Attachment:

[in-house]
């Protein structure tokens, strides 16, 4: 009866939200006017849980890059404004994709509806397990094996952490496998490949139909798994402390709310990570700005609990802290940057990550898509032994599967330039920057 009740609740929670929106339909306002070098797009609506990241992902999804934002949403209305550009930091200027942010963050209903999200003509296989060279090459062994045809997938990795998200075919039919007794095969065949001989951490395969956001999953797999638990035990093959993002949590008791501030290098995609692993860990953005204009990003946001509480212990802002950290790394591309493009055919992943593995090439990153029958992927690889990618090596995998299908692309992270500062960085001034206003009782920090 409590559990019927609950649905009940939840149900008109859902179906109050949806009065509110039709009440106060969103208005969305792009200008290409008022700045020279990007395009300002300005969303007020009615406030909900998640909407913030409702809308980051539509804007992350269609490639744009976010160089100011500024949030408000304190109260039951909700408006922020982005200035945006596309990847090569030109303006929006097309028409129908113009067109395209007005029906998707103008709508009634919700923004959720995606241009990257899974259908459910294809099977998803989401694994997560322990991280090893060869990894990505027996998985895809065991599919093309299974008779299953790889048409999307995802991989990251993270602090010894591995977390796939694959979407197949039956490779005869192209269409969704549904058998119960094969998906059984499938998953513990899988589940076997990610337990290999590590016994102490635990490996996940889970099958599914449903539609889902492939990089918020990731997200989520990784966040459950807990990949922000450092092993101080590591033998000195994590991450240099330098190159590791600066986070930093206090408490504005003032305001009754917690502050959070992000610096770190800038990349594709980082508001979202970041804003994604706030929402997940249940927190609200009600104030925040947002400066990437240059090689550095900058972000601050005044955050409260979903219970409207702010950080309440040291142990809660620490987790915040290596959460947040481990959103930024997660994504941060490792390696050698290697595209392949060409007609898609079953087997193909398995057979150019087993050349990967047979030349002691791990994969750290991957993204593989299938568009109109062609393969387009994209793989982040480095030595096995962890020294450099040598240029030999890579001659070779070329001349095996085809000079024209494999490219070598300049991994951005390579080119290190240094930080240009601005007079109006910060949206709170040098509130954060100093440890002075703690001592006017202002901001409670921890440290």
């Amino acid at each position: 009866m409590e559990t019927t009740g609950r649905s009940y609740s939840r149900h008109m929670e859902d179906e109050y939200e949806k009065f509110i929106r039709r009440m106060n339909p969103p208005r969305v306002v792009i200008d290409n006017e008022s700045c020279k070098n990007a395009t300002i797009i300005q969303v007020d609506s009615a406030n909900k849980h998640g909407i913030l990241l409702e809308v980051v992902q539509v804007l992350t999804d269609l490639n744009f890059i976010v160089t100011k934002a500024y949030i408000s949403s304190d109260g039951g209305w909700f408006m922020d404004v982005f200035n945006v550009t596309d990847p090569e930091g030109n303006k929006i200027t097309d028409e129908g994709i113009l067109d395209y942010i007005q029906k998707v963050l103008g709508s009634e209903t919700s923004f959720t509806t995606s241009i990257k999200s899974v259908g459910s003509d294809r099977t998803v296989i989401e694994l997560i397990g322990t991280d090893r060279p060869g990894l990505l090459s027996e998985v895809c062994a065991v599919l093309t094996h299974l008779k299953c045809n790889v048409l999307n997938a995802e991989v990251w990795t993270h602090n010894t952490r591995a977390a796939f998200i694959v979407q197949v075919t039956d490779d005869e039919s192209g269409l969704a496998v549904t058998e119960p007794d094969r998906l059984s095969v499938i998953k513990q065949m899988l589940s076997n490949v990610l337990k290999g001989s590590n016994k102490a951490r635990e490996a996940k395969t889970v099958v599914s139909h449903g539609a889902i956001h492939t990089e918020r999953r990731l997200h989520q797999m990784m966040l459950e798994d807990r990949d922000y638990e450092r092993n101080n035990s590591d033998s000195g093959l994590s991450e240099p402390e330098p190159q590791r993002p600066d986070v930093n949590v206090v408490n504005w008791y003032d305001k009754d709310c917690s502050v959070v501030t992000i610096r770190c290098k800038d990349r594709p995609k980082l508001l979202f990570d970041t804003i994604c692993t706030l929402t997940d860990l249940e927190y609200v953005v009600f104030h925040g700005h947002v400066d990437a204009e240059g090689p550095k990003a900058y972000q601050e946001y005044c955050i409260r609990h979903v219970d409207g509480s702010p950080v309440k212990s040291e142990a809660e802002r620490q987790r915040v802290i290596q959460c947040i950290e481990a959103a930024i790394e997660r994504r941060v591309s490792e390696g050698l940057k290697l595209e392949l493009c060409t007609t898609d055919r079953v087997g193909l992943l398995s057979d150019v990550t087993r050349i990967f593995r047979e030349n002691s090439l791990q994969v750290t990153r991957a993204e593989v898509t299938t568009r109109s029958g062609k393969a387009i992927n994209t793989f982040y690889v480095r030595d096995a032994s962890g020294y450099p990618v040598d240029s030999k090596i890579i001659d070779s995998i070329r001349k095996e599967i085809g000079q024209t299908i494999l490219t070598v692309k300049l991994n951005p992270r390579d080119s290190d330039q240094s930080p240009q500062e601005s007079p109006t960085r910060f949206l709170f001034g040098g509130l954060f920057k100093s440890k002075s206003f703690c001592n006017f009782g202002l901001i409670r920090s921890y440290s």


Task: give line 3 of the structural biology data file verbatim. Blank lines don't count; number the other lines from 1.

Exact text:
């Amino acid at each position: 009866m409590e559990t019927t009740g609950r649905s009940y609740s939840r149900h008109m929670e859902d179906e109050y939200e949806k009065f509110i929106r039709r009440m106060n339909p969103p208005r969305v306002v792009i200008d290409n006017e008022s700045c020279k070098n990007a395009t300002i797009i300005q969303v007020d609506s009615a406030n909900k849980h998640g909407i913030l990241l409702e809308v980051v992902q539509v804007l992350t999804d269609l490639n744009f890059i976010v160089t100011k934002a500024y949030i408000s949403s304190d109260g039951g209305w909700f408006m922020d404004v982005f200035n945006v550009t596309d990847p090569e930091g030109n303006k929006i200027t097309d028409e129908g994709i113009l067109d395209y942010i007005q029906k998707v963050l103008g709508s009634e209903t919700s923004f959720t509806t995606s241009i990257k999200s899974v259908g459910s003509d294809r099977t998803v296989i989401e694994l997560i397990g322990t991280d090893r060279p060869g990894l990505l090459s027996e998985v895809c062994a065991v599919l093309t094996h299974l008779k299953c045809n790889v048409l999307n997938a995802e991989v990251w990795t993270h602090n010894t952490r591995a977390a796939f998200i694959v979407q197949v075919t039956d490779d005869e039919s192209g269409l969704a496998v549904t058998e119960p007794d094969r998906l059984s095969v499938i998953k513990q065949m899988l589940s076997n490949v990610l337990k290999g001989s590590n016994k102490a951490r635990e490996a996940k395969t889970v099958v599914s139909h449903g539609a889902i956001h492939t990089e918020r999953r990731l997200h989520q797999m990784m966040l459950e798994d807990r990949d922000y638990e450092r092993n101080n035990s590591d033998s000195g093959l994590s991450e240099p402390e330098p190159q590791r993002p600066d986070v930093n949590v206090v408490n504005w008791y003032d305001k009754d709310c917690s502050v959070v501030t992000i610096r770190c290098k800038d990349r594709p995609k980082l508001l979202f990570d970041t804003i994604c692993t706030l929402t997940d860990l249940e927190y609200v953005v009600f104030h925040g700005h947002v400066d990437a204009e240059g090689p550095k990003a900058y972000q601050e946001y005044c955050i409260r609990h979903v219970d409207g509480s702010p950080v309440k212990s040291e142990a809660e802002r620490q987790r915040v802290i290596q959460c947040i950290e481990a959103a930024i790394e997660r994504r941060v591309s490792e390696g050698l940057k290697l595209e392949l493009c060409t007609t898609d055919r079953v087997g193909l992943l398995s057979d150019v990550t087993r050349i990967f593995r047979e030349n002691s090439l791990q994969v750290t990153r991957a993204e593989v898509t299938t568009r109109s029958g062609k393969a387009i992927n994209t793989f982040y690889v480095r030595d096995a032994s962890g020294y450099p990618v040598d240029s030999k090596i890579i001659d070779s995998i070329r001349k095996e599967i085809g000079q024209t299908i494999l490219t070598v692309k300049l991994n951005p992270r390579d080119s290190d330039q240094s930080p240009q500062e601005s007079p109006t960085r910060f949206l709170f001034g040098g509130l954060f920057k100093s440890k002075s206003f703690c001592n006017f009782g202002l901001i409670r920090s921890y440290s």